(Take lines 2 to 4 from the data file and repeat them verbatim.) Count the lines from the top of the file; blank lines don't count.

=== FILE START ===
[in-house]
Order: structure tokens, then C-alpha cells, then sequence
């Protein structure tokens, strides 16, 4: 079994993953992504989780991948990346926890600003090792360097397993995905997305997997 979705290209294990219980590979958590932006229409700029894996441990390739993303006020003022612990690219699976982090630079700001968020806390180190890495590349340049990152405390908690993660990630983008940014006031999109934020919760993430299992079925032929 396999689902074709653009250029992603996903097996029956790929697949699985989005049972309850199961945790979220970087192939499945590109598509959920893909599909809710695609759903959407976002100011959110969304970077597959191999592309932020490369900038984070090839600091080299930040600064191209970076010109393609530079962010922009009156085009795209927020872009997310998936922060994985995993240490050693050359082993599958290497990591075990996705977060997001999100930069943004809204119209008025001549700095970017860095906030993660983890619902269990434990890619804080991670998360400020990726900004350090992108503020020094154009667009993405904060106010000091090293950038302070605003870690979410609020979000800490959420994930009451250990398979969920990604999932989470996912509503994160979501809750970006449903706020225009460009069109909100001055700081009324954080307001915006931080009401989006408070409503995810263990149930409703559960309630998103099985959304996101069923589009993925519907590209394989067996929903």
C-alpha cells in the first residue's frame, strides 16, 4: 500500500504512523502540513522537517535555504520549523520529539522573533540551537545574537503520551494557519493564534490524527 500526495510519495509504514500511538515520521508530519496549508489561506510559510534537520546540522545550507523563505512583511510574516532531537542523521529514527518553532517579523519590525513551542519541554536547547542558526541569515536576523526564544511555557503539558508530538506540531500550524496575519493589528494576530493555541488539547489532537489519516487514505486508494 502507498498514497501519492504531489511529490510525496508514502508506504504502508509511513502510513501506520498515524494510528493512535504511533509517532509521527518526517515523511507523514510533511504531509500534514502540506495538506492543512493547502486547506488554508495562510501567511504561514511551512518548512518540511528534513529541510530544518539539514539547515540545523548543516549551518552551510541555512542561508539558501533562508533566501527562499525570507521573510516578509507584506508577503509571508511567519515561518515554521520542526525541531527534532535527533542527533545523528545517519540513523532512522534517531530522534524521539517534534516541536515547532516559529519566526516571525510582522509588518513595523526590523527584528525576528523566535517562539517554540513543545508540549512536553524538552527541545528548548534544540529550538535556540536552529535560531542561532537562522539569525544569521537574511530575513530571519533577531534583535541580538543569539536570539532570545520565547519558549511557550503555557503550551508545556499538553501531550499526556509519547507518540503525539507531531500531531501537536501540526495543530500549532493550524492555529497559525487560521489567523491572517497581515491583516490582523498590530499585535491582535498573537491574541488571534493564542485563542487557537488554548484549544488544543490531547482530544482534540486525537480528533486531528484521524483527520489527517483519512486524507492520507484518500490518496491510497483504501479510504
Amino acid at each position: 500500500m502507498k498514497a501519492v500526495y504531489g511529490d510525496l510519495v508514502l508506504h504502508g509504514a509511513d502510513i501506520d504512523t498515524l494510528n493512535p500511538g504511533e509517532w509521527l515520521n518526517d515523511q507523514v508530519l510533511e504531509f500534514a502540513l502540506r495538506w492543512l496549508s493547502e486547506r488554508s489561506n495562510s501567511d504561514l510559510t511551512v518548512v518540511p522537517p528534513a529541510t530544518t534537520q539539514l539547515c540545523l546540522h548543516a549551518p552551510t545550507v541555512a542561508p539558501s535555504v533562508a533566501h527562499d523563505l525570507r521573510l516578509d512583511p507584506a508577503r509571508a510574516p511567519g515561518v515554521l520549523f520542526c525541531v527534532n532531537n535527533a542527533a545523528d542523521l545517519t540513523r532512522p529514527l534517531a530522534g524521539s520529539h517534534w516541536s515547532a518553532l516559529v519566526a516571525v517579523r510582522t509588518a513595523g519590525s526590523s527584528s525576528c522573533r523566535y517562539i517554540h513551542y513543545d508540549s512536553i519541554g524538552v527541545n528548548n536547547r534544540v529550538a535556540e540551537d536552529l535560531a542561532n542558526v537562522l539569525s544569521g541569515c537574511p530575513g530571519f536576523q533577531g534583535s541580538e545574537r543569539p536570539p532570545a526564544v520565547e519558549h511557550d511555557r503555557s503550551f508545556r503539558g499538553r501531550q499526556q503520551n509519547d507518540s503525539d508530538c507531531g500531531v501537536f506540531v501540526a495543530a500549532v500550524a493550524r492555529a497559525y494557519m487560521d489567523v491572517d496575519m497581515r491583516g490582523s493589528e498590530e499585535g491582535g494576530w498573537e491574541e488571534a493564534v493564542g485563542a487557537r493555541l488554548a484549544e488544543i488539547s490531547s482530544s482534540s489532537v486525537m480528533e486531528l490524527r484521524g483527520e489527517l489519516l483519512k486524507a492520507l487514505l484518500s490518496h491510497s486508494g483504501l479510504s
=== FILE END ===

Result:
Order: structure tokens, then C-alpha cells, then sequence
């Protein structure tokens, strides 16, 4: 079994993953992504989780991948990346926890600003090792360097397993995905997305997997 979705290209294990219980590979958590932006229409700029894996441990390739993303006020003022612990690219699976982090630079700001968020806390180190890495590349340049990152405390908690993660990630983008940014006031999109934020919760993430299992079925032929 396999689902074709653009250029992603996903097996029956790929697949699985989005049972309850199961945790979220970087192939499945590109598509959920893909599909809710695609759903959407976002100011959110969304970077597959191999592309932020490369900038984070090839600091080299930040600064191209970076010109393609530079962010922009009156085009795209927020872009997310998936922060994985995993240490050693050359082993599958290497990591075990996705977060997001999100930069943004809204119209008025001549700095970017860095906030993660983890619902269990434990890619804080991670998360400020990726900004350090992108503020020094154009667009993405904060106010000091090293950038302070605003870690979410609020979000800490959420994930009451250990398979969920990604999932989470996912509503994160979501809750970006449903706020225009460009069109909100001055700081009324954080307001915006931080009401989006408070409503995810263990149930409703559960309630998103099985959304996101069923589009993925519907590209394989067996929903």
C-alpha cells in the first residue's frame, strides 16, 4: 500500500504512523502540513522537517535555504520549523520529539522573533540551537545574537503520551494557519493564534490524527 500526495510519495509504514500511538515520521508530519496549508489561506510559510534537520546540522545550507523563505512583511510574516532531537542523521529514527518553532517579523519590525513551542519541554536547547542558526541569515536576523526564544511555557503539558508530538506540531500550524496575519493589528494576530493555541488539547489532537489519516487514505486508494 502507498498514497501519492504531489511529490510525496508514502508506504504502508509511513502510513501506520498515524494510528493512535504511533509517532509521527518526517515523511507523514510533511504531509500534514502540506495538506492543512493547502486547506488554508495562510501567511504561514511551512518548512518540511528534513529541510530544518539539514539547515540545523548543516549551518552551510541555512542561508539558501533562508533566501527562499525570507521573510516578509507584506508577503509571508511567519515561518515554521520542526525541531527534532535527533542527533545523528545517519540513523532512522534517531530522534524521539517534534516541536515547532516559529519566526516571525510582522509588518513595523526590523527584528525576528523566535517562539517554540513543545508540549512536553524538552527541545528548548534544540529550538535556540536552529535560531542561532537562522539569525544569521537574511530575513530571519533577531534583535541580538543569539536570539532570545520565547519558549511557550503555557503550551508545556499538553501531550499526556509519547507518540503525539507531531500531531501537536501540526495543530500549532493550524492555529497559525487560521489567523491572517497581515491583516490582523498590530499585535491582535498573537491574541488571534493564542485563542487557537488554548484549544488544543490531547482530544482534540486525537480528533486531528484521524483527520489527517483519512486524507492520507484518500490518496491510497483504501479510504